Alana Smith Shepherd
Alana Shepherd and her family co-founded Shepherd Center in Atlanta in 1975 to treat spinal cord injury. Through the years, Shepherd Center has grown from a six-bed unit to a world-renowned, 152-bed rehabilitation hospital specializing in medical treatment, research and rehabilitation for people with spinal cord injury, brain injury and other neurological conditions.
Alana, along with her husband Harold and their son James, founded Shepherd Center after James sustained a paralyzing spinal cord injury in 1973. Frustrated by the lack of state-of-the-art rehabilitation care in the southeastern United States, the family galvanized support among the Atlanta community to open a specialty facility. Alana also recognized early on that she had to help change the community to which patients would return so these individuals would be accepted and could, once again, assume their place in society.
Her advocacy for accessibility resulted in the addition of lifts to Atlanta’s MARTA bus system and in making Hartsfield-Jackson Atlanta International Airport one of the country’s most accessible airports.
Last year, Shepherd Center admitted 992 people to its inpatient programs. In addition, Shepherd saw more than 7,600 people on an outpatient basis.
Through the years, Alana has been Shepherd Center’s chief fundraiser and prime mover-volunteer, a woman known for her upbeat honesty, business savvy and relentless drive. She continues to serve as secretary of the board of directors at Shepherd Center.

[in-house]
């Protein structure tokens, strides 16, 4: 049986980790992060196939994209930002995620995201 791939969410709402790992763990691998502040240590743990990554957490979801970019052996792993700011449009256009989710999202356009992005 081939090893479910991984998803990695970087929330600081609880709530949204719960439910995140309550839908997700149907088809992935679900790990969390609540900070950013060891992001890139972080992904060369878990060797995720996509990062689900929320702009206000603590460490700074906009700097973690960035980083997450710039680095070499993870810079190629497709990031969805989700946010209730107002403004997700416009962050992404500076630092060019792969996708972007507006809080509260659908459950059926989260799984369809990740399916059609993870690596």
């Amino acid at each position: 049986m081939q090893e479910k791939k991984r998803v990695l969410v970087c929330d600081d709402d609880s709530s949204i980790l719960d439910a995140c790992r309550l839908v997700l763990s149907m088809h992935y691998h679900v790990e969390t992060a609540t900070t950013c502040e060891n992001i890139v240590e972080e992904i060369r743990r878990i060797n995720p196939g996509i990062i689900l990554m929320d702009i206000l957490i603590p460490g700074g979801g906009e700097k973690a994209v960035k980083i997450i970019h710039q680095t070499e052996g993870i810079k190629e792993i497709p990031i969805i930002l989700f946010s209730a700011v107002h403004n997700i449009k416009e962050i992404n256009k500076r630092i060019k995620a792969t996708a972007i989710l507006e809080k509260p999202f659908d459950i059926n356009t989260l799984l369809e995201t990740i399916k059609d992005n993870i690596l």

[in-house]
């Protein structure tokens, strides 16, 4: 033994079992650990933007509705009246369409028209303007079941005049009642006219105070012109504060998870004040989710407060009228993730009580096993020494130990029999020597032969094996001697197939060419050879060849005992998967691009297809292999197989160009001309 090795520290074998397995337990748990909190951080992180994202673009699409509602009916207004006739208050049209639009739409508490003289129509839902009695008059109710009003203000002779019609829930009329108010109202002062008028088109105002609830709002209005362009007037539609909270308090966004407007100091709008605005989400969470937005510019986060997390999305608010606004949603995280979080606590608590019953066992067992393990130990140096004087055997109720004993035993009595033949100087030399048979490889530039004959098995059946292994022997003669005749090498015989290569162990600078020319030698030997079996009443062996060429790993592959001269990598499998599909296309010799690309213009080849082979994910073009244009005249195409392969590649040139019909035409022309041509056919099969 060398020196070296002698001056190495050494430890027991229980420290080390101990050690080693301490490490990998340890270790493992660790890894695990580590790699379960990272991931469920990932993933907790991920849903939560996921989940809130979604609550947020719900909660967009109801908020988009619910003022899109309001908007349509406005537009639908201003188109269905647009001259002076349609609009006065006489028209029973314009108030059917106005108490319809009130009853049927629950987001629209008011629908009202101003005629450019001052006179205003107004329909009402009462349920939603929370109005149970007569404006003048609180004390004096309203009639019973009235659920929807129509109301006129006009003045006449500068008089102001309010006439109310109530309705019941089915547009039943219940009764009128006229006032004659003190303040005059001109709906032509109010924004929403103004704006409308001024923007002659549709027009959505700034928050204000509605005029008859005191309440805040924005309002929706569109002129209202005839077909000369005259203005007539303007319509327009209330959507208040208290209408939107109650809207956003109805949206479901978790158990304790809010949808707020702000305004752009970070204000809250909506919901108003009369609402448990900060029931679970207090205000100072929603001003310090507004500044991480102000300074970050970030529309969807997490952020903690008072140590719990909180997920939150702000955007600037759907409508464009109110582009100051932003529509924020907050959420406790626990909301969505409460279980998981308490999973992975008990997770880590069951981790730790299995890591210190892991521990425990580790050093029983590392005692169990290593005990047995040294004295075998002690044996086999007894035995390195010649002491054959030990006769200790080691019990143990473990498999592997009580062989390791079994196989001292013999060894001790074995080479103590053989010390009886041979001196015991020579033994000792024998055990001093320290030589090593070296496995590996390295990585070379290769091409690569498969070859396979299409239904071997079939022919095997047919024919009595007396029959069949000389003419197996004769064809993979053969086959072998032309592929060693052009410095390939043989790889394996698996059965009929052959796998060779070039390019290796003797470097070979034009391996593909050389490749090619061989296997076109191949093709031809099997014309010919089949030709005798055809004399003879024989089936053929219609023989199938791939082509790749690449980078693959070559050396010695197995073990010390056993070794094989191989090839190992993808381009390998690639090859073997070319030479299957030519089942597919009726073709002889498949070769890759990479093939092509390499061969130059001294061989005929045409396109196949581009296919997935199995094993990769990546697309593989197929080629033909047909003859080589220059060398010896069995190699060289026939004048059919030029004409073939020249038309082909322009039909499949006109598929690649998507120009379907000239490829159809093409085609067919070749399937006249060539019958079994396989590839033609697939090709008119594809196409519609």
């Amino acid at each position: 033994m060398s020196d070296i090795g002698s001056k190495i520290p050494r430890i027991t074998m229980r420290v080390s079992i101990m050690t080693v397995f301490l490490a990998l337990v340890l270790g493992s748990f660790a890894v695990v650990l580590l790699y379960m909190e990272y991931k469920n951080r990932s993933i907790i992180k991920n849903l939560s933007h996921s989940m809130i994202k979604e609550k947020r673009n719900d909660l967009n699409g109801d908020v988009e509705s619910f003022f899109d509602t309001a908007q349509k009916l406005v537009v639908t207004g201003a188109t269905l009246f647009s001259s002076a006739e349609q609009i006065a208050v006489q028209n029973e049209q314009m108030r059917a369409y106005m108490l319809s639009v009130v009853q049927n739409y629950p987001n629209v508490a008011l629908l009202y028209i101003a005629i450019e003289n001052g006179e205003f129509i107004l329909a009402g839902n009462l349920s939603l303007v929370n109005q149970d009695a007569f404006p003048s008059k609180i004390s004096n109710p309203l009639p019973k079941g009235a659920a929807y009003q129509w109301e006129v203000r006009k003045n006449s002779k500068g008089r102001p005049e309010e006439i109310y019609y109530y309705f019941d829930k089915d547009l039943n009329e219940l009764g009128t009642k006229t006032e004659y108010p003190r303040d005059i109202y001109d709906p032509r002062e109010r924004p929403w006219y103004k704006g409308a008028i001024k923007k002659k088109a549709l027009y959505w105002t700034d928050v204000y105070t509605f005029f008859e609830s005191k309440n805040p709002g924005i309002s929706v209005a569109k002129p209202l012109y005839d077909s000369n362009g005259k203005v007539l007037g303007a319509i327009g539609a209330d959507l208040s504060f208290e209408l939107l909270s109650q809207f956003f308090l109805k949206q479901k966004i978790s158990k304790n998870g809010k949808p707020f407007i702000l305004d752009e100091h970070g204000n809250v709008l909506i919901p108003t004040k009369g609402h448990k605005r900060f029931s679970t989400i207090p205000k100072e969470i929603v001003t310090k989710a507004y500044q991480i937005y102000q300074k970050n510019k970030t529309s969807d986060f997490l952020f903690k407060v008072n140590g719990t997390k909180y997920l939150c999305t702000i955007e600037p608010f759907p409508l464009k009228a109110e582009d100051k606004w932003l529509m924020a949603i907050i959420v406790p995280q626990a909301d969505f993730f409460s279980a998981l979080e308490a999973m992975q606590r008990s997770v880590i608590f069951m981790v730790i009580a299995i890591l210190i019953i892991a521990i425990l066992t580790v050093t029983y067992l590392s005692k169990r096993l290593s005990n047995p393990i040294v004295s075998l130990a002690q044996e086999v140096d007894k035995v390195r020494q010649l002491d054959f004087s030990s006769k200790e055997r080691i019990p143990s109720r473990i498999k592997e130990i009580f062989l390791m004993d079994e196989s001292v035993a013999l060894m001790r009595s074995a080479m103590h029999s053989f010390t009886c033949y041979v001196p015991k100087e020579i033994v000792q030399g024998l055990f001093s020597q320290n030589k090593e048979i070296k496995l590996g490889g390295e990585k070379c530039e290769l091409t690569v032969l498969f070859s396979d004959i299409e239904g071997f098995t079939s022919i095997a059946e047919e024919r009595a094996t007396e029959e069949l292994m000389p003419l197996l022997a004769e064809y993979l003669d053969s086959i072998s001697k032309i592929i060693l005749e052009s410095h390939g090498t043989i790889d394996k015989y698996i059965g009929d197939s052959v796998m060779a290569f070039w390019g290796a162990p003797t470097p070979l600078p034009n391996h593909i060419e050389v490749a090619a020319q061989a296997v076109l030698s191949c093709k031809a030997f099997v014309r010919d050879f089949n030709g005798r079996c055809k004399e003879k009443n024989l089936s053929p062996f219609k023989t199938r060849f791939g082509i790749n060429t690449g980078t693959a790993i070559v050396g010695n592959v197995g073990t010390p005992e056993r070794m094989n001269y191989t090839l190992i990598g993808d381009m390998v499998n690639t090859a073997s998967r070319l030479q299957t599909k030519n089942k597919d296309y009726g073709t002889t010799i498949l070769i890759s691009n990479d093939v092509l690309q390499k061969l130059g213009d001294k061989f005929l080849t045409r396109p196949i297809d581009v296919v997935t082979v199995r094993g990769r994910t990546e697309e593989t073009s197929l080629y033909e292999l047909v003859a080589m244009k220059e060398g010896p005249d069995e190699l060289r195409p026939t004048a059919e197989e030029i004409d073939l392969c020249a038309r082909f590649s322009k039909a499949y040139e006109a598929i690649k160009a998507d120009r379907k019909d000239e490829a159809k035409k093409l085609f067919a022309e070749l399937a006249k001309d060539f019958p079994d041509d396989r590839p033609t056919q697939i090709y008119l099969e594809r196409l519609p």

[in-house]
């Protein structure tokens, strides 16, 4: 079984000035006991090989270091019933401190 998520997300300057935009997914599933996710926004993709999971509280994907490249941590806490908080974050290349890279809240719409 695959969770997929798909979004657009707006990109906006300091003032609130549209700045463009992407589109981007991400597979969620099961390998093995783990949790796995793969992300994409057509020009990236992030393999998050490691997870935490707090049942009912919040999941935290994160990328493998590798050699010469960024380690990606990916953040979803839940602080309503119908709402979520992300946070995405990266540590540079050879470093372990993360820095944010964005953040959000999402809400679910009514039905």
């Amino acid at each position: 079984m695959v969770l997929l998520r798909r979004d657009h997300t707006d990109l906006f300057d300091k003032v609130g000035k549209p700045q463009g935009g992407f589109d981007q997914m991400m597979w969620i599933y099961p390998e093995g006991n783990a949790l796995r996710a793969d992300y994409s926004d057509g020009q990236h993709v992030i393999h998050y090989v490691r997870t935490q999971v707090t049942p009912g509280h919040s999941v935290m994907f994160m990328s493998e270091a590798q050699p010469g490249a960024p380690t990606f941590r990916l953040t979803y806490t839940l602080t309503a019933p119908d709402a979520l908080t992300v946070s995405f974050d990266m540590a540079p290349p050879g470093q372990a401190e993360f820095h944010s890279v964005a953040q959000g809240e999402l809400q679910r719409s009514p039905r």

Alana championed the fight, despite opposition, to bring the International Paralympic Games to Atlanta in 1996. She changed Olympic/Paralympic history when her efforts led the International Olympic Committee to decree that all cities seeking to be the site of future Olympic Games must include plans and proposed financing for the Paralympics, as well access to the same sites and facilities.
Alana, Harold and James Shepherd were awarded honorary doctorate of humane letters degrees in December 2011 by the University of Georgia, in conjunction with the Board of Regents of the University System of Georgia, in recognition of their contributions to healthcare and the state of Georgia.
In 2014, the Atlanta Business Chronicle named Alana one of the most influential people in Atlanta. Among her many awards, she received the 2012 J.W. Fanning Award from Leadership Georgia, the Georgia Hospital Association’s 2009 Lifetime Heroic Achievement Award for her lifetime of service to enhancing operations and patient care at Shepherd Center. She also received Atlanta Gas Light’s and WSB Radio’s 2005 Shining Light Award. Alana was included in the Georgia Trend list of Notable Georgians for 2009 and inducted into the National Spinal Cord Injury Association’s Spinal Cord Injury Hall of Fame in 2008.
Her numerous civic involvements have included serving as former vice president and current member of the Rotary Club of Atlanta, member of the CDC Foundation’s Atlanta Advocacy Council, member of the Metro Atlanta Chamber of Commerce, the Greater Grady Task Force and secretary of the Board of Directors for the 1996 Atlanta Paralympic Games.
In 1989, Alana was the first woman elected to be a member of the Buckhead Coalition and, in 2003, the first woman elected as chairman of the Coalition. She was also the first woman elected to Board of Directors of Genuine Parts and the Board of Directors of Wachovia Bank of Georgia.
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